69. FROM SPEAKERS CORNER TO AL GREEN VIA ABRAHAM LINCOLN

This week YOU  continued and developed your new relationship with poetry, checking back to Seamus Heaney’s ‘The Blackbird of Glanmore‘ and working through a collection of Leopardi, the Romantic Italian poet.

You also saw the shows currently on at Serpentine Galleries (no comment as yet) before walking across sunny Hyde PArk to Speakers Corner. Here you can see a strangely free and unmanaged public activity, in our over managed world. All you need is a mini stepladder, a voice, and maybe a few ideas and you can join in the fun, spouting rhetoric and seeing if you can capture a crowd, maybe even changing the world as a result.

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It sounds a bit like the artworld but Speakers Corner is also like online writing, in that it allows and encourages a carelessly unedited form of expression which goes out to just about any passer-by, ‘browser’ or surfer who might listen in to one speaker or another until they get bored.

Sometimes the debates grow heated and detailed, but most are quite light-hearted, despite the intensifying political climate in which we are living. Like Bloggers and keen facebookers, the speakers ramble and rabbit on, often seeming intent, not so much on convincing us of their ideas as simply proving that they can communicate, keep making some kind of sense without being put off by hecklers or losing their track.

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It brings you back to your ongoing thoughts about writing, publishing, care, editing etc. (see last week’s Post) and of course your ongoing identity crisis. A chasm seems to have opened up where an important part of your career direction should be.

Last year you published more than a dozen catalogue essays and articles but somehow you hit a wall when you ran into the serious question of exactly why you were doing this and where it was leading you (you met several other colleagues experiencing strange blocks and most put it down to the politcal crisis we seem to be entering.)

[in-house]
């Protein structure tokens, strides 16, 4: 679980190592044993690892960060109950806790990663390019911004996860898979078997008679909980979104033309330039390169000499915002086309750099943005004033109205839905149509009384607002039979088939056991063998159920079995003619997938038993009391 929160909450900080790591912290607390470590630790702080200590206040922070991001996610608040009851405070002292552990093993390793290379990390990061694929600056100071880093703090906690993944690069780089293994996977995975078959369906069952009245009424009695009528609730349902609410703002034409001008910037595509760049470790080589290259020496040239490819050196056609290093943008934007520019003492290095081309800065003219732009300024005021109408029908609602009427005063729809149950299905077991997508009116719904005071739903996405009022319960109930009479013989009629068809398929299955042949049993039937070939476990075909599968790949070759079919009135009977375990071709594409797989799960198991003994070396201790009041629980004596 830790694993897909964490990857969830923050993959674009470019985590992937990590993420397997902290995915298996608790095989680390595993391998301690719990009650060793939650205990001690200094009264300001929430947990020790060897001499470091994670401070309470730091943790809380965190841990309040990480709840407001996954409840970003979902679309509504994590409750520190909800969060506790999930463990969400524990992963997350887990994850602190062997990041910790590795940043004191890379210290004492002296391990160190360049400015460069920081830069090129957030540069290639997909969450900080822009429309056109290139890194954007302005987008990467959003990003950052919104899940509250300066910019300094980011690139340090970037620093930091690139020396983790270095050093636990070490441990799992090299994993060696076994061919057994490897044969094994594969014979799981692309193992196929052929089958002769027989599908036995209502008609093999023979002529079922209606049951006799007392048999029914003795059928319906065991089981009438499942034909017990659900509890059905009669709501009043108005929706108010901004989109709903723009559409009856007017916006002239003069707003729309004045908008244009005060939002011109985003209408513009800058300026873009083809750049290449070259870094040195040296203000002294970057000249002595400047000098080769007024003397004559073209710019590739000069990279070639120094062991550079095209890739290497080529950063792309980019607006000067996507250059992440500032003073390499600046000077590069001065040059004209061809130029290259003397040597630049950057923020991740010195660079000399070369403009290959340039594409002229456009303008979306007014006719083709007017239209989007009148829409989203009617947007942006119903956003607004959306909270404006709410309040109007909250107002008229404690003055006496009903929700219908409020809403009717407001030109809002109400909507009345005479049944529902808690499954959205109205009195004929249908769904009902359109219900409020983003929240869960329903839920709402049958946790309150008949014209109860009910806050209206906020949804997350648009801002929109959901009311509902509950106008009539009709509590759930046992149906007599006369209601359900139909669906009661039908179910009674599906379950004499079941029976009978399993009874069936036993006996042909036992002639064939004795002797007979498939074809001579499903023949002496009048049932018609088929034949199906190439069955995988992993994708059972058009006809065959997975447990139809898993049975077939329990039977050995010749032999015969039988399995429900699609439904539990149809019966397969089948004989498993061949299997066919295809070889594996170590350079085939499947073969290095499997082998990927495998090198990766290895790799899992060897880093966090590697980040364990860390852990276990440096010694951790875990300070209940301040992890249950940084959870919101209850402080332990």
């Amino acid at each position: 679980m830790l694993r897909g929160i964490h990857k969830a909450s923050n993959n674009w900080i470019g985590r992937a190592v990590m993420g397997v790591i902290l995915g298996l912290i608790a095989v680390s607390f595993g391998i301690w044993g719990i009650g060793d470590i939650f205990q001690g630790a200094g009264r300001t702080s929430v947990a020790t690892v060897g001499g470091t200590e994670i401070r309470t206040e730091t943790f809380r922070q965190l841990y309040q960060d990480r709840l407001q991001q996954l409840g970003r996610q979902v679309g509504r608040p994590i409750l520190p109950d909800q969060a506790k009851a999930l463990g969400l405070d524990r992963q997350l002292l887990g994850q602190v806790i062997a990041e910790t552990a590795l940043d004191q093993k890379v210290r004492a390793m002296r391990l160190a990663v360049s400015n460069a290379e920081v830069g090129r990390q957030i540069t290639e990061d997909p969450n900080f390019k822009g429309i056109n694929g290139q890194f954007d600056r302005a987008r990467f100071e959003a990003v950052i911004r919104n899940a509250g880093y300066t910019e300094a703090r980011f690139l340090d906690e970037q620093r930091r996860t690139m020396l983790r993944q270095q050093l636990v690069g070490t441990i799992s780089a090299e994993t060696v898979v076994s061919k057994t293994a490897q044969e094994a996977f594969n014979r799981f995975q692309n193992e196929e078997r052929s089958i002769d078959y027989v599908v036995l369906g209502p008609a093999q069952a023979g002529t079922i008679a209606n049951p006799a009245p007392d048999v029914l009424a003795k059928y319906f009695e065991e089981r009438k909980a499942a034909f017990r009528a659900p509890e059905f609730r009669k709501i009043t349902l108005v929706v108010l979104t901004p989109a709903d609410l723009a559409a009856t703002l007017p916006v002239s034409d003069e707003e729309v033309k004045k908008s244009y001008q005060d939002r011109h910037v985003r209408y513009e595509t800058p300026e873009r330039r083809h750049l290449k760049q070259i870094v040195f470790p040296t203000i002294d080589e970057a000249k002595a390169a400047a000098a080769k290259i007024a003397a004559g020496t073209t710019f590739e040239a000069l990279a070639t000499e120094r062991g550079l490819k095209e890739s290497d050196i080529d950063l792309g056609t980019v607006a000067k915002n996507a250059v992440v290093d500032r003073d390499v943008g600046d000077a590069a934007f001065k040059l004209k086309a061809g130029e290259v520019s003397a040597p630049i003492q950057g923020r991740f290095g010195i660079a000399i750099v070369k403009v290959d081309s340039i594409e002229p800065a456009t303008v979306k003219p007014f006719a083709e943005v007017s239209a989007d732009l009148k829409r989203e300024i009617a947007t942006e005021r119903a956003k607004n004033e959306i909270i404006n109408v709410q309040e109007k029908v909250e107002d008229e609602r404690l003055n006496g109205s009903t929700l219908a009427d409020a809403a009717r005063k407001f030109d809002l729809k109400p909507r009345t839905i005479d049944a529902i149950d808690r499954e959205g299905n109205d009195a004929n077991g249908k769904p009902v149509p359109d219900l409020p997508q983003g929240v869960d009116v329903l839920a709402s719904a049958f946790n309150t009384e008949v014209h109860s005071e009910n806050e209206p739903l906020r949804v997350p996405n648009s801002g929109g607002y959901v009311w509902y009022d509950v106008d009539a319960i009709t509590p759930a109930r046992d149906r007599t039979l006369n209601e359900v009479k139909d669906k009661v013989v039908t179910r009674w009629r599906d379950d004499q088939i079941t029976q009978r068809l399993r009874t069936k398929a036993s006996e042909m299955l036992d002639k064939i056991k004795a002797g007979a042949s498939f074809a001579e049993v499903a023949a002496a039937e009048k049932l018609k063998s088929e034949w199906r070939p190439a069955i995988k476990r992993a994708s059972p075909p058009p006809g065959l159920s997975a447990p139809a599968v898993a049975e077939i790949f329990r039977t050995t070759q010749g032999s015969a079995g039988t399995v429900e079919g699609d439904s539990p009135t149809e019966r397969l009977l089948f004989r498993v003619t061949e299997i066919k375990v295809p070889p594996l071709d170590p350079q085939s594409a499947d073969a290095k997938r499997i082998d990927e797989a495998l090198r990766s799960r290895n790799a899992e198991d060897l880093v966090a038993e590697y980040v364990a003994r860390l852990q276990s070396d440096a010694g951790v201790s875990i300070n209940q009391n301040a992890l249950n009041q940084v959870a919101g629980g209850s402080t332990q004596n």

For some reason your spirit has applied the handbrake to your momentum and is now forcing you to dwell in a mildly purgatorial state until you choose your next direction (or it chooses you.)

You were paid for most of those essays and articles, but not such a great amount that not writing them this year is going to make a great difference to your income, security, prospects etc.

You also seemed to increase and broaden your reputation for a while, but ultimately it all seems temporary and intangible (Shakespeare called reputation a “bubble”) and all too slight considering the amount of care and ideas etc. that went into writing all those pieces and the two decades of pieces that t preceded them.

You also wonder of course what you are doing here with this Blog. Y0u seem to now have  pulled it away from becoming ‘instrumentalised’ as a form of review-writing. You’ve noticed that you have an almost viscerally negative response to people starting to treat you as a hired pen, or who steer you subtly, or not so subtly towards writing about their work, show etc. Of course this can be friendly, harmless and mutually beneficial, but for some – possibly fatal- reason you are repeating your tendency to interrupt any form of progress that might become ‘instrumental’, pragmatic, professional etc. in order to concentrate on the most enduring and mysterious problem and questions of how to attain the highest possible standards in your work, in your writing and thinking and making, at the same time honing the most personal form and identity of your work.

Perhaps that may seem all out of date to other artists, writers and thinkers less invested in those ideas of high standards and of true identity, and perhaps it is better to think, not of aspiration or transcendence but of immanence, of now, this, and of a non-evaluative response to YOU and to YOUR journal (you just changed the subtitle to ‘YOU’S Journal’ – ungrammatical perhaps, but accurate you think.)

The week ended with a free talk at The British Academy by an Oxbridge Sociology professor on social class mobility in Britain. It sounded promising but you found it hard to understand any of the graphs (you may of course have needed to be of a certain social class to make hear or tail of them) and so left no-wiser than you entered.

Then you made your way over to Baker Street where a friend of a friend (yes I know ‘nepotism!) was opening a swish new gallery and bookshop cafe (The Koppel Project). You felt a bit like Woody Allen, kind of an alienated anomaly in a room full of younger, more positive-looking people (you’d missed all the champagne) optimistically celebrating innovation, creativity and enterprise in a world that you are quite convinced is going rapidly ‘to the dogs’ (i.e. politically to the RIGHT.)

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You also saw a couple of movies (‘Lincoln‘ and ‘City of Life & Death‘), both of which depicted gross excesses of war in more or less unsuccessful ways, then soothed your soul by repeatedly revisiting your ‘Al Green – Greatest Hits‘ CD.

But, as you’ve hit the ‘750’ word-count now you think these topics may be things you’d like to come back to and discuss in next week’s Blog post.

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